The Yomiuri Shimbun May 6, 2013
Getting more fathers involved in raising kids can change society
May 5 is Children’s Day. Masaru Ibuka, the late founder of Sony Corp. known for putting his heart into educational activities, once said of parenthood, “Nothing is more noble and wonderful than the work of raising children.”
We were reminded of this sentiment by a prizewinning essay titled “Oyaji no kyaraben” (Dad’s bento inspired by popular characters) in this year’s annual Children’s Future Award essay contest, which is sponsored by The Yomiuri Shimbun and other organizations.
The essay was written by Ryutaro Nakamura, a 38-year-old company employee of Saitama Prefecture. He made bento for his daughter, who had just started kindergarten, while his pregnant wife was laid low by a bad case of morning sickness.
Nakamura’s daughter was very shy around strangers. He hoped she would be able to make new friends at kindergarten if he made bento in which the side dishes were decorated to resemble popular anime character Ampanman and animals.
The daughter, presumably in a gesture to her father, always ate all her lunch, and told him it was “delicious.”
However, the father later learned the bento contained too much food for the small girl. Sometimes, with tears in her eyes, she would shovel her lunch into her mouth, even after the other kids had finished eating.
Nakamura’s essay ends by saying, “Making bento was truly a precious time I shared with my daughter.”
When receiving the prize, Nakamura expressed his delight, saying, “I feel thankful to my children for teaching me many things, and I’ll keep growing together with them.”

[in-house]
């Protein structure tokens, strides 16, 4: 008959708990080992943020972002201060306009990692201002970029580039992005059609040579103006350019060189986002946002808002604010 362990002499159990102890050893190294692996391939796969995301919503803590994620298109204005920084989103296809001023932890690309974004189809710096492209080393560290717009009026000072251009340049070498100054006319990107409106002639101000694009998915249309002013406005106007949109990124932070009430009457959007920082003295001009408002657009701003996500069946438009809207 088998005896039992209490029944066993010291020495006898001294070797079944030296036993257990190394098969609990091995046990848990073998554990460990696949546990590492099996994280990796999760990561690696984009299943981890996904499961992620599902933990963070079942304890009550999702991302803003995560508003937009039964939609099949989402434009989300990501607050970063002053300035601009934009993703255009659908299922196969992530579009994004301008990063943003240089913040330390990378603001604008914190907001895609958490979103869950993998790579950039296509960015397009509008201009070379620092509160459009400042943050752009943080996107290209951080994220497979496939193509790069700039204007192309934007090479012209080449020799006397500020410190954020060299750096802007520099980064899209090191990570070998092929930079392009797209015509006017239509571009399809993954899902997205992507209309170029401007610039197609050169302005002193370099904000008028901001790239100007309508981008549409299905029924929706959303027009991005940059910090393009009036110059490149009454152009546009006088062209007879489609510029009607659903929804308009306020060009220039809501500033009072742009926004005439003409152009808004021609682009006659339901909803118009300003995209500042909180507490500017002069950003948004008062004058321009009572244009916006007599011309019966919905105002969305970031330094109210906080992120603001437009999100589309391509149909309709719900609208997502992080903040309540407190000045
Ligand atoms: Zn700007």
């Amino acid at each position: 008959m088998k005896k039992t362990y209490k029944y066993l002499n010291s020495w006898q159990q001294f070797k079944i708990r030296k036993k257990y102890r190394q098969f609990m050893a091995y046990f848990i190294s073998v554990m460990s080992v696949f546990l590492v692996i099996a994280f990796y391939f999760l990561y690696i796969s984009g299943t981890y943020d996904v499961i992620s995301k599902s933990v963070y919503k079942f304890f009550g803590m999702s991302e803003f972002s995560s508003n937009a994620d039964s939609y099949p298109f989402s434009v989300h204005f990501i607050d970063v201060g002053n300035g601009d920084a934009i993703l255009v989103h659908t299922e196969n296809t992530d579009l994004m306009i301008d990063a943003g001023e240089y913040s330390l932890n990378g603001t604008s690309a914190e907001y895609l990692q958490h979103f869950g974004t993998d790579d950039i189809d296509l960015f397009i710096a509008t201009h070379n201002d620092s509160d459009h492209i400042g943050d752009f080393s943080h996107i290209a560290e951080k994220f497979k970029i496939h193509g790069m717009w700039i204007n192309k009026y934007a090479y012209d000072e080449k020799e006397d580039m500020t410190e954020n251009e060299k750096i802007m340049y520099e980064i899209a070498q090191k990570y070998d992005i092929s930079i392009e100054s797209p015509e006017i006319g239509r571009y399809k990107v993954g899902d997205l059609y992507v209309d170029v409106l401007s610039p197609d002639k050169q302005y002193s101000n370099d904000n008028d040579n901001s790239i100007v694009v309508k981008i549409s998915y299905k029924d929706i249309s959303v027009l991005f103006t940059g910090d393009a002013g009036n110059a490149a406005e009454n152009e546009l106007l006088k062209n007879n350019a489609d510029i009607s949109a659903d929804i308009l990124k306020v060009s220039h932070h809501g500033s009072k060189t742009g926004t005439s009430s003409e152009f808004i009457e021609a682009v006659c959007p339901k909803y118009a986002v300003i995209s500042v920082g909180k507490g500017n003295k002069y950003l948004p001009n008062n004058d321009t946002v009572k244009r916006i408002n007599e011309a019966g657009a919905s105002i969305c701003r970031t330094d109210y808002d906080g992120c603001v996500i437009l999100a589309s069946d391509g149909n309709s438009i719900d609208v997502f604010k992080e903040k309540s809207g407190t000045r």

By affectionately raising children, parents also can grow. Some data indicate the more time a husband spends caring for a child, the higher the probability the couple will have a second child. It is important for Japan to produce more fathers dubbed “ikumen” (men actively involved in child rearing) like Nakamura.
Abe for longer care leave
A growing number of local governments are arranging courses on daily household chores for fathers, such as cooking and ironing lessons. Nonprofit organizations have been hosting more gatherings at which fathers can talk with each other about the joys and difficulties of rearing children.
Prime Minister Shinzo Abe has called for the business world to voluntarily extend child care leave, which under current law can be taken for a maximum of 1-1/2 years, up until a child becomes 3 years old, both for male and female employees.
Some companies allow male workers to take paid child care leave for about two weeks. We think every company should make further efforts to encourage male employees to get more involved in child rearing.
Beef up community ties
The ties between parents of small children and communities that look warmly after child-rearing couples are also important.
There have been cases in which parents playing with their kids at a park have been told by neighbors they are “noisy.” So what are they supposed to do?
A Children’s Future Foundation survey found 34 percent of mothers felt “alone and isolated from society” while raising children.
Japan should set up more places where parents and kids can casually get together. Parents can chat and let their kids play at local facilities that support child rearing, such as community centers and children’s centers. We hope people whose children have left the nest will help run these facilities.
Having communities lending a hand and providing more support to mothers with children will greatly help people going through parenthood.
(From The Yomiuri Shimbun, May 5, 2013)